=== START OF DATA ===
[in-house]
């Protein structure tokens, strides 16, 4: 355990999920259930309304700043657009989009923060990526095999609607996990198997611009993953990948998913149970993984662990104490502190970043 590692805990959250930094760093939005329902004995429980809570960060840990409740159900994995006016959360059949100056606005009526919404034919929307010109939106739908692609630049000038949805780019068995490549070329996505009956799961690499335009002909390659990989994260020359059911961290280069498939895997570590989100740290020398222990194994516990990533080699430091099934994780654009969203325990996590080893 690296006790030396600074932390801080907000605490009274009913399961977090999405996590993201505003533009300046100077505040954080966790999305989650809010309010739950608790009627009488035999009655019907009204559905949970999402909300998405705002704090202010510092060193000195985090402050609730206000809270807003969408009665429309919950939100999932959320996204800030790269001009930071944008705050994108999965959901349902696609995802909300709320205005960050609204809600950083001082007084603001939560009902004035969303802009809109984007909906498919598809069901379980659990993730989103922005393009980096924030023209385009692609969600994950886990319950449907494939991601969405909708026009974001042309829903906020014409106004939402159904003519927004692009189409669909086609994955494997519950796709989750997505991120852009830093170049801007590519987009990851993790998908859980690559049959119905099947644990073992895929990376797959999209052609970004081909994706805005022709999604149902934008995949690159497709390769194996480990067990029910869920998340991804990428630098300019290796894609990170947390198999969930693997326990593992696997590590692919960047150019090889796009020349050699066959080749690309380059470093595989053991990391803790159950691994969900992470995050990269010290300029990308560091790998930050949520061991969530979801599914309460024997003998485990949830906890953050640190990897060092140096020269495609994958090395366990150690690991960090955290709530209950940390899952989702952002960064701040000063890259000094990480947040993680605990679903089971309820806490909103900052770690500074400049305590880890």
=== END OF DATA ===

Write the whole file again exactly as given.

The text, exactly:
[in-house]
């Protein structure tokens, strides 16, 4: 355990999920259930309304700043657009989009923060990526095999609607996990198997611009993953990948998913149970993984662990104490502190970043 590692805990959250930094760093939005329902004995429980809570960060840990409740159900994995006016959360059949100056606005009526919404034919929307010109939106739908692609630049000038949805780019068995490549070329996505009956799961690499335009002909390659990989994260020359059911961290280069498939895997570590989100740290020398222990194994516990990533080699430091099934994780654009969203325990996590080893 690296006790030396600074932390801080907000605490009274009913399961977090999405996590993201505003533009300046100077505040954080966790999305989650809010309010739950608790009627009488035999009655019907009204559905949970999402909300998405705002704090202010510092060193000195985090402050609730206000809270807003969408009665429309919950939100999932959320996204800030790269001009930071944008705050994108999965959901349902696609995802909300709320205005960050609204809600950083001082007084603001939560009902004035969303802009809109984007909906498919598809069901379980659990993730989103922005393009980096924030023209385009692609969600994950886990319950449907494939991601969405909708026009974001042309829903906020014409106004939402159904003519927004692009189409669909086609994955494997519950796709989750997505991120852009830093170049801007590519987009990851993790998908859980690559049959119905099947644990073992895929990376797959999209052609970004081909994706805005022709999604149902934008995949690159497709390769194996480990067990029910869920998340991804990428630098300019290796894609990170947390198999969930693997326990593992696997590590692919960047150019090889796009020349050699066959080749690309380059470093595989053991990391803790159950691994969900992470995050990269010290300029990308560091790998930050949520061991969530979801599914309460024997003998485990949830906890953050640190990897060092140096020269495609994958090395366990150690690991960090955290709530209950940390899952989702952002960064701040000063890259000094990480947040993680605990679903089971309820806490909103900052770690500074400049305590880890």